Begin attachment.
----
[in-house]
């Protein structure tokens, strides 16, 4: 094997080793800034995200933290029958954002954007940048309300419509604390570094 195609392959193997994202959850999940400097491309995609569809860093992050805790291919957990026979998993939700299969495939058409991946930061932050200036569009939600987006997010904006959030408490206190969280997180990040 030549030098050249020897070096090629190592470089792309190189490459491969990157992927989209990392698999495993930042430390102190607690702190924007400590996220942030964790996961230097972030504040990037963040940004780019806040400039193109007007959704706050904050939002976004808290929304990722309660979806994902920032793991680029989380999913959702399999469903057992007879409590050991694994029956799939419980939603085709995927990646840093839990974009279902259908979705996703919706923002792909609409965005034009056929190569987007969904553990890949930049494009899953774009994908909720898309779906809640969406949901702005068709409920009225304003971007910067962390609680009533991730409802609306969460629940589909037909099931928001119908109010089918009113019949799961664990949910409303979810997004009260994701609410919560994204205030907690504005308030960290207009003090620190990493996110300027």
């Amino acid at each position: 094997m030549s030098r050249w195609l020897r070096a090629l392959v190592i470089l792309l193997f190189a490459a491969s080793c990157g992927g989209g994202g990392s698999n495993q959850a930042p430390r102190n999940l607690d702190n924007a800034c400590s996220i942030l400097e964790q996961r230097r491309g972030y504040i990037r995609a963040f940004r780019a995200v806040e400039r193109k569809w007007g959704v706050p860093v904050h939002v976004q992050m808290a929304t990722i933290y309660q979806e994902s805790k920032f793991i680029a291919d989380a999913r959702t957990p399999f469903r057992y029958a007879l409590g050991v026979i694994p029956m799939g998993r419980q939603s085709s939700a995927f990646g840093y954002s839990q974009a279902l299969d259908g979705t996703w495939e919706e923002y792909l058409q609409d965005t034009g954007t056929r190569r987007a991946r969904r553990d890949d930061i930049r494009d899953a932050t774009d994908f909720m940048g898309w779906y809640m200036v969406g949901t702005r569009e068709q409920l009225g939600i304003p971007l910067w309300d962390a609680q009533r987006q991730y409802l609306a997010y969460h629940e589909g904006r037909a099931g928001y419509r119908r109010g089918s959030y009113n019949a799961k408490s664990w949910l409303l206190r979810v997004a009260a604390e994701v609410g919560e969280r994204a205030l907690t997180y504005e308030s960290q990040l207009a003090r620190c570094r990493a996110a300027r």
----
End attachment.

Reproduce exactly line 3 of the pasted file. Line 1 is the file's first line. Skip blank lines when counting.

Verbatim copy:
């Amino acid at each position: 094997m030549s030098r050249w195609l020897r070096a090629l392959v190592i470089l792309l193997f190189a490459a491969s080793c990157g992927g989209g994202g990392s698999n495993q959850a930042p430390r102190n999940l607690d702190n924007a800034c400590s996220i942030l400097e964790q996961r230097r491309g972030y504040i990037r995609a963040f940004r780019a995200v806040e400039r193109k569809w007007g959704v706050p860093v904050h939002v976004q992050m808290a929304t990722i933290y309660q979806e994902s805790k920032f793991i680029a291919d989380a999913r959702t957990p399999f469903r057992y029958a007879l409590g050991v026979i694994p029956m799939g998993r419980q939603s085709s939700a995927f990646g840093y954002s839990q974009a279902l299969d259908g979705t996703w495939e919706e923002y792909l058409q609409d965005t034009g954007t056929r190569r987007a991946r969904r553990d890949d930061i930049r494009d899953a932050t774009d994908f909720m940048g898309w779906y809640m200036v969406g949901t702005r569009e068709q409920l009225g939600i304003p971007l910067w309300d962390a609680q009533r987006q991730y409802l609306a997010y969460h629940e589909g904006r037909a099931g928001y419509r119908r109010g089918s959030y009113n019949a799961k408490s664990w949910l409303l206190r979810v997004a009260a604390e994701v609410g919560e969280r994204a205030l907690t997180y504005e308030s960290q990040l207009a003090r620190c570094r990493a996110a300027r």